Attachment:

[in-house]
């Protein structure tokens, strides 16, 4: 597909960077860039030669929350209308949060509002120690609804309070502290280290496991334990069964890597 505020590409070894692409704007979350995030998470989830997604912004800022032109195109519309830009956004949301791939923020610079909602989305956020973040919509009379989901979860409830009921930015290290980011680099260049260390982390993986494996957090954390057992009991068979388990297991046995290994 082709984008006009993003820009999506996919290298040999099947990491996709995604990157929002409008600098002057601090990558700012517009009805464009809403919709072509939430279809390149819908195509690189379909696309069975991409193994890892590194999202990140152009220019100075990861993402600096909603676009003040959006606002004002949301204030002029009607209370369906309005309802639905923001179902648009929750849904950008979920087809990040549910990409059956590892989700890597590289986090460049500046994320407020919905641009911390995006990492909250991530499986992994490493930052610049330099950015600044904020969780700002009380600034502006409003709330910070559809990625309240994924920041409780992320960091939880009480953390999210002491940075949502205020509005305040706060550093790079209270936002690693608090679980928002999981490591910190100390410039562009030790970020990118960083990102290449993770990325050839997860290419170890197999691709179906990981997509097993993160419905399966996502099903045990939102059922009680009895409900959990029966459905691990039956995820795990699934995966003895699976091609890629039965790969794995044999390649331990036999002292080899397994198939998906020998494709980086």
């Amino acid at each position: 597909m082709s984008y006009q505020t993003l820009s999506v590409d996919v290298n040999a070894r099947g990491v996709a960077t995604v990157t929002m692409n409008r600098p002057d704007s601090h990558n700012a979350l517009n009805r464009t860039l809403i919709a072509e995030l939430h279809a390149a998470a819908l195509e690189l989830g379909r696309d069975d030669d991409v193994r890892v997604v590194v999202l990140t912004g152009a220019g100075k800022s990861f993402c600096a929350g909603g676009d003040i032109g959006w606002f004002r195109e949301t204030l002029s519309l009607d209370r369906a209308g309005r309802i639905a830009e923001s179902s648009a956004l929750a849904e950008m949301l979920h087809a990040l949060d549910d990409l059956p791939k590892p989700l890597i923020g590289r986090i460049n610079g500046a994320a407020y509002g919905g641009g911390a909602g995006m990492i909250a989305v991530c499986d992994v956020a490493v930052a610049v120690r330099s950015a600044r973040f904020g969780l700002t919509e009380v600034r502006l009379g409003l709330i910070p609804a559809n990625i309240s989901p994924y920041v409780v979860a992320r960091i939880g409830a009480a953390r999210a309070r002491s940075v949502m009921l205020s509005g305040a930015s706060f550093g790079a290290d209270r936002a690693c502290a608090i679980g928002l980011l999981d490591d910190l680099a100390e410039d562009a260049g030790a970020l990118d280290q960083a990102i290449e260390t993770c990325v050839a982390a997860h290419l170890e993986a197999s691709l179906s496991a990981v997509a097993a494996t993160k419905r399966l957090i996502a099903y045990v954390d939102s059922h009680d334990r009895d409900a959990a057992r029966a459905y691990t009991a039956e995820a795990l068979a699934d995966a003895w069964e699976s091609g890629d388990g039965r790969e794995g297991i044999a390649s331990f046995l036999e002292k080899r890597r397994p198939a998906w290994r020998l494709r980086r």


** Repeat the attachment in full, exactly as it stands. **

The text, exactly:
[in-house]
């Protein structure tokens, strides 16, 4: 597909960077860039030669929350209308949060509002120690609804309070502290280290496991334990069964890597 505020590409070894692409704007979350995030998470989830997604912004800022032109195109519309830009956004949301791939923020610079909602989305956020973040919509009379989901979860409830009921930015290290980011680099260049260390982390993986494996957090954390057992009991068979388990297991046995290994 082709984008006009993003820009999506996919290298040999099947990491996709995604990157929002409008600098002057601090990558700012517009009805464009809403919709072509939430279809390149819908195509690189379909696309069975991409193994890892590194999202990140152009220019100075990861993402600096909603676009003040959006606002004002949301204030002029009607209370369906309005309802639905923001179902648009929750849904950008979920087809990040549910990409059956590892989700890597590289986090460049500046994320407020919905641009911390995006990492909250991530499986992994490493930052610049330099950015600044904020969780700002009380600034502006409003709330910070559809990625309240994924920041409780992320960091939880009480953390999210002491940075949502205020509005305040706060550093790079209270936002690693608090679980928002999981490591910190100390410039562009030790970020990118960083990102290449993770990325050839997860290419170890197999691709179906990981997509097993993160419905399966996502099903045990939102059922009680009895409900959990029966459905691990039956995820795990699934995966003895699976091609890629039965790969794995044999390649331990036999002292080899397994198939998906020998494709980086």
């Amino acid at each position: 597909m082709s984008y006009q505020t993003l820009s999506v590409d996919v290298n040999a070894r099947g990491v996709a960077t995604v990157t929002m692409n409008r600098p002057d704007s601090h990558n700012a979350l517009n009805r464009t860039l809403i919709a072509e995030l939430h279809a390149a998470a819908l195509e690189l989830g379909r696309d069975d030669d991409v193994r890892v997604v590194v999202l990140t912004g152009a220019g100075k800022s990861f993402c600096a929350g909603g676009d003040i032109g959006w606002f004002r195109e949301t204030l002029s519309l009607d209370r369906a209308g309005r309802i639905a830009e923001s179902s648009a956004l929750a849904e950008m949301l979920h087809a990040l949060d549910d990409l059956p791939k590892p989700l890597i923020g590289r986090i460049n610079g500046a994320a407020y509002g919905g641009g911390a909602g995006m990492i909250a989305v991530c499986d992994v956020a490493v930052a610049v120690r330099s950015a600044r973040f904020g969780l700002t919509e009380v600034r502006l009379g409003l709330i910070p609804a559809n990625i309240s989901p994924y920041v409780v979860a992320r960091i939880g409830a009480a953390r999210a309070r002491s940075v949502m009921l205020s509005g305040a930015s706060f550093g790079a290290d209270r936002a690693c502290a608090i679980g928002l980011l999981d490591d910190l680099a100390e410039d562009a260049g030790a970020l990118d280290q960083a990102i290449e260390t993770c990325v050839a982390a997860h290419l170890e993986a197999s691709l179906s496991a990981v997509a097993a494996t993160k419905r399966l957090i996502a099903y045990v954390d939102s059922h009680d334990r009895d409900a959990a057992r029966a459905y691990t009991a039956e995820a795990l068979a699934d995966a003895w069964e699976s091609g890629d388990g039965r790969e794995g297991i044999a390649s331990f046995l036999e002292k080899r890597r397994p198939a998906w290994r020998l494709r980086r």